Makomborero Nhau’s debut cements plight of women

Wilson T. Waison

Contemporary poetry has since evolved from pre-independence writing which was characterized by a strong protest voice against the minority rule to a tranquil echo in the post independence era.

Conversations shifted from liberational coercion to more social concerns like the plight of women in post independence.

Writers like Dambudzo Marechera, Freedom Nyamubaya, Chenjerai Hove, Stanlake Samkange, Musaemura Zimunya, John Eppel and others devoted into solemn themes of regime change and that was the order of the day. With the progression of time, feminine voices like Yvonne Vera, Tsitsi Dangarembga, Valerie Tagwirei and others brought into effect and evoked literature discussions about the plight of women in society.

Like many other literature works, the aforementioned writers primarily explored the hardships of the people, in a pain-staking, artful way that required deep meditation to disentangle the lumps of meaning inside their poems, prose passages and drama extracts.

Fast forward to present day, a new bred of poetry claims space in the post colonial era with enlightening themes that paint bliss and jolly. Makombororero Nhau’s debut, “Profused feelings ” a contemporary anthology of poems dwells much on the plight of women as a dominant theme in her collection.

Nhau, a feminine voice exposes readers to a plethora of takeaways from her anthology “Profused feelings”. The book title preempts the gist of the major thematic aspect of the compilation as it evokes an element of growth in abundance.

Nhau is a poet with great simplicity and humility in her observation of people and society at large. Unlike Marechera, the most self- conscious of all Zimbabwean poets, She does not strive for special literary effects and her poetry is not verbose or classified as an echo of voices from other poetic traditions such as  acrostics,  limerick ballads or  couplets.

She uses blank and free verses to air her concerns to the audience which are much simpler to denote the meaning.

There is no attempt to use grand gestures and no effort to impress in her book “Profused feelings”. Even when the subject matter is tragic, solemn, foreboding or gloomy, Nhau consistently avoids the use of hyperboles.

Her collection shows her concern for the lives of ordinary teenagers in Zimbabwe and reflects the anomie and disappointment that characterize teens during adolescence. The poems revolves around the plight of women through the first person narrative point of view of a girl child.

She however implores simple diction and stylistic devices such as similes and rhetoric questions more often to keep the engagement with the reader lively. Most of the poems are written in first point narrative point of view that suggests a strong involvement of the poet and the subject matter.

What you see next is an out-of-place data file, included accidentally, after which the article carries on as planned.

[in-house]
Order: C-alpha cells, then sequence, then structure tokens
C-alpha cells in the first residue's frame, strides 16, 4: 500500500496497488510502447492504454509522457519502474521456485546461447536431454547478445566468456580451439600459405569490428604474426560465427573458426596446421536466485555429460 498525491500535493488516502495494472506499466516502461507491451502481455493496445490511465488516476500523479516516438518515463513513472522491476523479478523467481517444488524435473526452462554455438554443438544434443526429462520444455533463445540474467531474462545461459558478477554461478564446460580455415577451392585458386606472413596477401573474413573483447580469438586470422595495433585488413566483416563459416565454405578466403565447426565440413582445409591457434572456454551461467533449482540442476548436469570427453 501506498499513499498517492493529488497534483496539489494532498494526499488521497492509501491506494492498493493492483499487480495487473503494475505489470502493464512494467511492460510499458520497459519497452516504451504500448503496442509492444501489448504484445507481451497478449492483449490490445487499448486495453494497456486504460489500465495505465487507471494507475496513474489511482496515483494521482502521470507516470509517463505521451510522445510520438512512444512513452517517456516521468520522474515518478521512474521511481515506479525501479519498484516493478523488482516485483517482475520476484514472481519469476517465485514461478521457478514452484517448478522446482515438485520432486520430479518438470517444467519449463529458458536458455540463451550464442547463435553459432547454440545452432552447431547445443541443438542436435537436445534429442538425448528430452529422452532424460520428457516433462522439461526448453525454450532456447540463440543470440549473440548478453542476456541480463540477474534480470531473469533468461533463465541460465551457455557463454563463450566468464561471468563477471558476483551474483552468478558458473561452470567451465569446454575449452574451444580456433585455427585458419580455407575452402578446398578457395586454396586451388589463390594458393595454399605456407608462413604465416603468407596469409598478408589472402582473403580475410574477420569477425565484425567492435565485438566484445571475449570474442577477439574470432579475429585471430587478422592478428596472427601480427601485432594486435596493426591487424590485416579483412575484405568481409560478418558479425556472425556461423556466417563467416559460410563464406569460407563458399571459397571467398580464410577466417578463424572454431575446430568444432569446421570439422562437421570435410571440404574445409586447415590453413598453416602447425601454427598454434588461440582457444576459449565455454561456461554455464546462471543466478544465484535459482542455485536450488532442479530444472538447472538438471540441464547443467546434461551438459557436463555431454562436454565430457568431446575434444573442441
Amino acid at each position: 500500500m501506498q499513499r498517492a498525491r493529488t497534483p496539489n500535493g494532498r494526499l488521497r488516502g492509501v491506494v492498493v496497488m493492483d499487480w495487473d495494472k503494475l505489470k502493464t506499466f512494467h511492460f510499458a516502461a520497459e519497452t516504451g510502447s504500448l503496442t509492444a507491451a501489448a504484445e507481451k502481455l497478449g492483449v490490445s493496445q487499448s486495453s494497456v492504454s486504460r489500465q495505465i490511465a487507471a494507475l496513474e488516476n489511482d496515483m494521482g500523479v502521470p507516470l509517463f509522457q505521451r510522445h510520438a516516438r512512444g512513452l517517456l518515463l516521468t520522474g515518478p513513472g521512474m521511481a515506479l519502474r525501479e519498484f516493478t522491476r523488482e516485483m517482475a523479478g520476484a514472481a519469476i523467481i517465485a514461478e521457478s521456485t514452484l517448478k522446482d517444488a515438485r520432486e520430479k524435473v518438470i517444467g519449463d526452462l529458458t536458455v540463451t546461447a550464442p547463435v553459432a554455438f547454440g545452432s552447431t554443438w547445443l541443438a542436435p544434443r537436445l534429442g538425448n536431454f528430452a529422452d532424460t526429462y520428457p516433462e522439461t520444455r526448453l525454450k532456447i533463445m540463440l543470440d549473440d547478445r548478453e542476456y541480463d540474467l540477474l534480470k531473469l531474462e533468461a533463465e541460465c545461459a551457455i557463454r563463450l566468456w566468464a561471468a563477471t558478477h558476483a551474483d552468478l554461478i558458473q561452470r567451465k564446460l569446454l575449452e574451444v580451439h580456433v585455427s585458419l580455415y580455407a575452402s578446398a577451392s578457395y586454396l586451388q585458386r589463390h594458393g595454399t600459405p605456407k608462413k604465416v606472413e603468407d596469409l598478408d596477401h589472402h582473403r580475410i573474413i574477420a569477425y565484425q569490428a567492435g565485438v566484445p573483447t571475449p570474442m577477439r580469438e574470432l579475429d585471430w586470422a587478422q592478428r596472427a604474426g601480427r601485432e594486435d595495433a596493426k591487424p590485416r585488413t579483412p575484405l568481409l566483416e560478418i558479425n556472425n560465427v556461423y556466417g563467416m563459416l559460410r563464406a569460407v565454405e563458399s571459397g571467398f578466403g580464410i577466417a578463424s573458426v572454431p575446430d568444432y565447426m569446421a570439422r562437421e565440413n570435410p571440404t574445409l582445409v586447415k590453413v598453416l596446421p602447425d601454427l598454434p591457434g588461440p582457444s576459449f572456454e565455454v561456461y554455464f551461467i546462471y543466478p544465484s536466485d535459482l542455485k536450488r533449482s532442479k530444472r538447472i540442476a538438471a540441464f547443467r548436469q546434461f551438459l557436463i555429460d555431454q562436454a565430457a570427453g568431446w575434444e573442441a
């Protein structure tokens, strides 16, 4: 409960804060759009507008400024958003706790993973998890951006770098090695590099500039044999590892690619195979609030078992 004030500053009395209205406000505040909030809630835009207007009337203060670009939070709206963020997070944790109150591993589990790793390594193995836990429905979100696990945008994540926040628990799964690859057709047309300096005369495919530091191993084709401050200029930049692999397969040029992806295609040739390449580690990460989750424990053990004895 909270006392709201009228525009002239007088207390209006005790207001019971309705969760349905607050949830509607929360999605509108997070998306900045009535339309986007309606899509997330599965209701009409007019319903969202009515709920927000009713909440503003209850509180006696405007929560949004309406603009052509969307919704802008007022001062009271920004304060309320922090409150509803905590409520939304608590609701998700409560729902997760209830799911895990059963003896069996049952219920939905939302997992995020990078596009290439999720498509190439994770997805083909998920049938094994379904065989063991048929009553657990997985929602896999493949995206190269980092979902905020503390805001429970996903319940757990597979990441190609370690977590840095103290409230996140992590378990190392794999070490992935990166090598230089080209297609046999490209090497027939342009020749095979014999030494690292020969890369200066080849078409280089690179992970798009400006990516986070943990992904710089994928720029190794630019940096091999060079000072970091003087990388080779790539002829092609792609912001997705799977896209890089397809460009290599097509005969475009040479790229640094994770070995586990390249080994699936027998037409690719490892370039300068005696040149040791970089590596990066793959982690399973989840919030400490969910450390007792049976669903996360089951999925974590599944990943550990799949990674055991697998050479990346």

Through the use of “I” in her book, the reader is exposed to immediate and personal experiences of the writer through the reflection of themes.

Of interest is the most prevalent theme of Child marriages.

The writer’s approach on this subject matter impacts audiences with a genuine experience of teenage pregnancies. In titles like, Date rape, Arranged rape and Abortion the only alternative: teenage pregnancy is a predominant theme characterized by elements of the boy child taking advantage of the feminine gender.  In this trio, the reader is exposed to matters of sexual abuse, sexual harassment, sexual consent for both man and female. The writer here strikes a balance on victims and do away with a stereotype that only view girls and women as victims in relative stream of consciousness. In the poem Arranged rape she exposes the responsibility of a young man at the disposal of an early marriage.

In another dimension, Nhau explore the element of patriarchal cultures within the contemporary Zimbabwean societies. Her last poem in the collection, Negligent father and Then who’s the father figure among others pose rhetorics to man.

In her poems she inquire justice from a broken patriarchal society which allows negligence in man and infringe on women’s rights. She further condemn broken and far cordial relations that are woven from patriarchy.

Despite the attack on man, Nhau is no sadistic or bitter about the good deeds man also does. Her poem EX is saturated with a conversation about lovers who breaks.

Here she expose the reader to women’s resilience. The poem portrays women as strong, courageous and independent from man. The plight of women is cemented through a bold courage to move on and the poem captures an emancipated young woman who is not broken.

She also takes a sharp turn into the topical element of drug and substance abuse, in her poem Not to drugs the audiences are exposed to a solemn atmosphere satirized with a somber mood as the writer despises the use of illicit substance and abuse of solvents.

Nhau paint a black and white picture on how drugs can destroy teens in contemporary Zimbabwe, her offering is juxtaposed to a sad reality where young people are drowned in solvents like crystal methamphetamine (Guka, Mutoriro or Dombo), cough syrup (Bronclea, Histalix, Codeine), cannabis (Mbanje, Skunk, leaves) and many other solvents abused in the street corners of the country at large.

Titles like When I’m gone and corona virus revolves around death and bares a foreboding atmosphere. Here, she births a conception that there is an afterlife and finds a soothing stream of consciousness. Apart from death as a sub theme, Nhau also brings on board dark themes like depression, paranoia and deceit to cement the gloomy atmosphere that prevails in her collection.

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